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In a 'World of Plenty,' Africa should not be in famine
June 12, 2017, 11:00 am
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Ahead of the 43rd G7 summit, which was held in Sicily, Italy on 26 – 27 May, non-governmental organizations (NGO) urged world leaders to urgently address the unprecedented level of famine currently affecting four African countries.

World leaders must step up and take action in fighting famine to prevent further catastrophic levels of hunger and deaths, said Oxfam’s Executive Director Winnie Byanyima. "Political failure has led to these crises and political leadership is needed to resolve them. The world's most powerful leaders must act now to prevent a catastrophe happening on their watch," she said.

In northeast Nigeria, Somalia, South Sudan, and Yemen, approximately 30 million people are severely food insecure. Of this figure, 10 million face emergency and famine conditions; this number is more than the entire population of London.

After descending into conflict over three years ago, famine has now been declared in two South Sudan counties and a third county is at risk if food aid is not provided. In Somalia, conflict alongside prolonged drought that was likely exacerbated by climate change has left almost seven million in need of humanitarian assistance. Drought has also contributed to cholera outbreaks and displacement.

Escaping hunger and conflict, Nigerians in the north-east of the country have sought refuge in the Lake Chad region which shares its borders with Cameroon, Chad, and Niger, where they once again face high levels of food insecurity and disease outbreaks.

Meanwhile, the United Nations has warned that the ongoing conflict and drought conditions in Yemen will place nearly 17 million Yemenis in famine unless the world sends urgent humanitarian help.

These widespread crises are not confined within the four countries' borders. According to the UN Refugee Agency, almost two million South Sudanese have fled to neighboring countries, including Uganda, Ethiopia, and Kenya, making it the world's fastest growing refugee crisis. Due to the influx of South Sudanese refugees, the Bidi Bidi refugee camp in Uganda is now the largest in the world, placing a strain on local services.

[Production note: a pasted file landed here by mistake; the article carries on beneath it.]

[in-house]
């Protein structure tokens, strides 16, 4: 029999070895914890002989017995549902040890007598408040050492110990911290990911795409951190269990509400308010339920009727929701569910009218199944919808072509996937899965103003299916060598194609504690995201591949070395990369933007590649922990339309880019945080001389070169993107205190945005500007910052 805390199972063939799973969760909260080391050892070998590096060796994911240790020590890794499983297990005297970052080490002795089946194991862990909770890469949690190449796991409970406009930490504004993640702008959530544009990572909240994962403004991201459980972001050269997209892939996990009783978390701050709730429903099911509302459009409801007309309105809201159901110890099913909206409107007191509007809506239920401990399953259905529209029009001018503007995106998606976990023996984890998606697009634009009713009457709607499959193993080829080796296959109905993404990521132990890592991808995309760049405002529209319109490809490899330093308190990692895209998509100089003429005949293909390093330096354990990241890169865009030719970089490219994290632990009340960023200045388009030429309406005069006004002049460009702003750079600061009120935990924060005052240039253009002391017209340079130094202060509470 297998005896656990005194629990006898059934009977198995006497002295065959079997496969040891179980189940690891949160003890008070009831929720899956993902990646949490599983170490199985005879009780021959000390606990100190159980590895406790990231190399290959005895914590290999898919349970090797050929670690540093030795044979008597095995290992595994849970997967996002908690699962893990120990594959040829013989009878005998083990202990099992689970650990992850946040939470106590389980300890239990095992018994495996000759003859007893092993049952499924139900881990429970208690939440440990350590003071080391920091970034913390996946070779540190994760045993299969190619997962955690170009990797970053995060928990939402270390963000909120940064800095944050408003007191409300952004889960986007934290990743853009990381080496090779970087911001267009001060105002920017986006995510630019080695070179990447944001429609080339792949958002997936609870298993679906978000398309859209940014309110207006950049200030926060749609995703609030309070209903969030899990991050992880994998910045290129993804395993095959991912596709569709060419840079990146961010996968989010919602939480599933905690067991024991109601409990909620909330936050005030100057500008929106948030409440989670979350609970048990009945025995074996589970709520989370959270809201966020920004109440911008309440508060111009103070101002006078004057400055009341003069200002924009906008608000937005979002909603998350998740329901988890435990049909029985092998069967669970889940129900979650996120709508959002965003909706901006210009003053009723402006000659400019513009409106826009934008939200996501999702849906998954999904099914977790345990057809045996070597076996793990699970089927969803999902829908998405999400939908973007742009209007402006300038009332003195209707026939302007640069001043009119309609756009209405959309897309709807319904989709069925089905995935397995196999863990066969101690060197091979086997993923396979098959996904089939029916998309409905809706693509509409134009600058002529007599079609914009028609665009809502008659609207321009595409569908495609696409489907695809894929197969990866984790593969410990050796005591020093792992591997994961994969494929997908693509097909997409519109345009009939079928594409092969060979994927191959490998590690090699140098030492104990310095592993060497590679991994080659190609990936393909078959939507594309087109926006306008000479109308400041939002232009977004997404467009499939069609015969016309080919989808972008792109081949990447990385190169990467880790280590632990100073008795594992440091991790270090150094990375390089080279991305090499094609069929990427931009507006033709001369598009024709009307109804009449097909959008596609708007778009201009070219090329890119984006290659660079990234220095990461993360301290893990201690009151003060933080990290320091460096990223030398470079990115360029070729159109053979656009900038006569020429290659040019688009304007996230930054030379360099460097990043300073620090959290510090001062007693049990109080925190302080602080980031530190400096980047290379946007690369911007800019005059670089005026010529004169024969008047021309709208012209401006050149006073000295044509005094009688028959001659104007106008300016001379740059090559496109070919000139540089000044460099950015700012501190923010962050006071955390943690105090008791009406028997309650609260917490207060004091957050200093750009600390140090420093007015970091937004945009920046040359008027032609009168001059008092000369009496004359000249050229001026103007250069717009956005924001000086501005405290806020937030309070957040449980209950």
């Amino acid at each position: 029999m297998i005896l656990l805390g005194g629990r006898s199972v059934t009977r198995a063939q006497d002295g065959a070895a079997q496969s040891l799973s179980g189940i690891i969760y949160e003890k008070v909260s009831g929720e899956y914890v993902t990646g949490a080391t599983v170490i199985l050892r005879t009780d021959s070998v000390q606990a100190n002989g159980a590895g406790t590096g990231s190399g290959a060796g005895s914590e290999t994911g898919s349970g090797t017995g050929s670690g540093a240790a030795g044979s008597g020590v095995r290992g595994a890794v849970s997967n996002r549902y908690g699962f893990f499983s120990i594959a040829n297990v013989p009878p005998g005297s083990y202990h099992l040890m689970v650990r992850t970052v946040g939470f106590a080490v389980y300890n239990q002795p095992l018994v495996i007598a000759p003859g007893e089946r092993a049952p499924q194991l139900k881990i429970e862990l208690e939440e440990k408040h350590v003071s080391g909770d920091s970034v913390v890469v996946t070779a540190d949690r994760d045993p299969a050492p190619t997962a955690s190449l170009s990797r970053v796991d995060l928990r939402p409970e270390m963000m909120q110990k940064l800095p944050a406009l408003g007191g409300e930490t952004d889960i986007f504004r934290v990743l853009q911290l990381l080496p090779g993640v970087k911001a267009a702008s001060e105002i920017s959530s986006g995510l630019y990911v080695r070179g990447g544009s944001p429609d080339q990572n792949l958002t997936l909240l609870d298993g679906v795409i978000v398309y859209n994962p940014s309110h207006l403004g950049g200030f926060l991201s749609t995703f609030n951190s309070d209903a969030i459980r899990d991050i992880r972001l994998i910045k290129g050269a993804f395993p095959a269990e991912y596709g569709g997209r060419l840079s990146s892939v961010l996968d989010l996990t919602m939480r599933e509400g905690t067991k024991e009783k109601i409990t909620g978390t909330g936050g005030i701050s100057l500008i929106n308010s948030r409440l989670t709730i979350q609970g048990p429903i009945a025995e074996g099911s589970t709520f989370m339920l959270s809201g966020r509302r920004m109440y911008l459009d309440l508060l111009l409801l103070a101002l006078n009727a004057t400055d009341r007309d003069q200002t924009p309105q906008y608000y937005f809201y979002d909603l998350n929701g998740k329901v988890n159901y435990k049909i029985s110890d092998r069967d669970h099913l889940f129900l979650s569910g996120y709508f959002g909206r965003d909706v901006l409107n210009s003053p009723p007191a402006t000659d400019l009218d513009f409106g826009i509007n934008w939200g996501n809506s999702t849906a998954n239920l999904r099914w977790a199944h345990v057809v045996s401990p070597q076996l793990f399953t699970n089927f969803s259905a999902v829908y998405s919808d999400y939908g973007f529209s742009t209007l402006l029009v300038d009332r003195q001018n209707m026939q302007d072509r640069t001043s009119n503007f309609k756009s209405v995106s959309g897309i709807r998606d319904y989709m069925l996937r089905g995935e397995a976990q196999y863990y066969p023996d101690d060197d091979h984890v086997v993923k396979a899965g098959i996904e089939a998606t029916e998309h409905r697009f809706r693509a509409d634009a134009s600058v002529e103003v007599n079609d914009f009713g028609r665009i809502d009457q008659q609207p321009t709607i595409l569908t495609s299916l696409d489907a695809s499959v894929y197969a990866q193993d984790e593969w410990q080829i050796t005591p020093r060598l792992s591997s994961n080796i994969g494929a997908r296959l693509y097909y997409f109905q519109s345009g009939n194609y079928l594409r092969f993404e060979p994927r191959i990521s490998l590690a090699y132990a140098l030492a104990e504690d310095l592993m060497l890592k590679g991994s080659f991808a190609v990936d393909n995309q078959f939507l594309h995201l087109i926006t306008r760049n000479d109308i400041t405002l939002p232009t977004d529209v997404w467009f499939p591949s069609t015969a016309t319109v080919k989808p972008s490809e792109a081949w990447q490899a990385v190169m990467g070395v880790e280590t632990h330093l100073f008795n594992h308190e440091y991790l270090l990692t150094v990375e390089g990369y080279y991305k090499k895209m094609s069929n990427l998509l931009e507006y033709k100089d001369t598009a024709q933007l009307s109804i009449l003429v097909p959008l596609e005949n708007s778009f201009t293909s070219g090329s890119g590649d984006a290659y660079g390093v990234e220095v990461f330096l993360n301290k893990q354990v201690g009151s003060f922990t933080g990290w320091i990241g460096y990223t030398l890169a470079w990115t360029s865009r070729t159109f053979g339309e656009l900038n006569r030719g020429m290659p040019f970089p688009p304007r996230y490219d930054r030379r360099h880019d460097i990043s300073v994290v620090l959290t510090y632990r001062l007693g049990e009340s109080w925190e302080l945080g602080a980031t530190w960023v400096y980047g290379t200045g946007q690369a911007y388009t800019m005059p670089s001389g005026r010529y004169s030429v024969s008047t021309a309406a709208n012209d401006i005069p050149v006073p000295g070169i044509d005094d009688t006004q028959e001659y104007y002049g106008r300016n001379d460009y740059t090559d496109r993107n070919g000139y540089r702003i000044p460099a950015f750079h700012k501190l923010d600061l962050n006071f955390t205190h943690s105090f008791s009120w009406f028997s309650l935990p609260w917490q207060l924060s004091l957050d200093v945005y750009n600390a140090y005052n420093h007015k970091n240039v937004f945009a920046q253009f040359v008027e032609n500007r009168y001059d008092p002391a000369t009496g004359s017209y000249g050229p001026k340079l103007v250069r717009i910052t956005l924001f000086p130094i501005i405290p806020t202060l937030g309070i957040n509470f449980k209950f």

Oxfam called on the G7 countries to provide its fair share of funding and focus on the crises by upholding their 2015 commitment to lift 500 million people out of hunger and malnutrition. So far, they have provided 1.7 billion dollars, just below 60 percent of their fair share. Meanwhile, only 30 percent of a 6.3-billion-dollar UN appeal for all four countries has been funded. Oxfam estimates that if each G7 country contributed its fair share, almost half of the appeal would be funded.

However, some of the recent actions by G7 nations do not bode well for accelerated action on famine. For instance, the US government has proposed significant cuts to foreign assistance, including a 30 percent decrease in funding for the US Agency for International Development (USAID). The proposal also includes the elimination of Title II for Peace, a major USAID food aid program, which would mean the loss of over US$1.7 billion in food assistance.

International Rescue Committee's (IRC) President David Miliband highlighted the importance of continuing US foreign assistance in order to alleviate humanitarian suffering abroad. "Global threats like Ebola and ISIS grow out of poverty, instability, and bad governance. Working to counteract these with a forward-leaning foreign aid policy doesn't just mean saving lives today, but sparing the US and its allies around the world the much more difficult, expensive work of combating them tomorrow," he stated.

President Trump also called for the elimination of the US African Development Foundation which provides grants to under-served communities in Sub-Saharan Africa. Meanwhile, UK's Prime Minister Theresa May has already abolished its climate change department.

In addition to scaling up humanitarian funding, G7 nations must commit to fund longer-term solutions that build resilience and improve food security to avoid large-scale disasters, including on climate change. "History shows that when donors fail to act on early warnings of potential famine, the consequence can be a large-scale, devastating loss of life...now clear warnings have again been issued," Oxfam stated.

The NGO went on to add that the international community has the power to end such failures by marshaling international logistics and a humanitarian response network to work sustainably with existing local systems to prevent famine and address conflict, governance, and climate change drivers. However, they need the will to do so.

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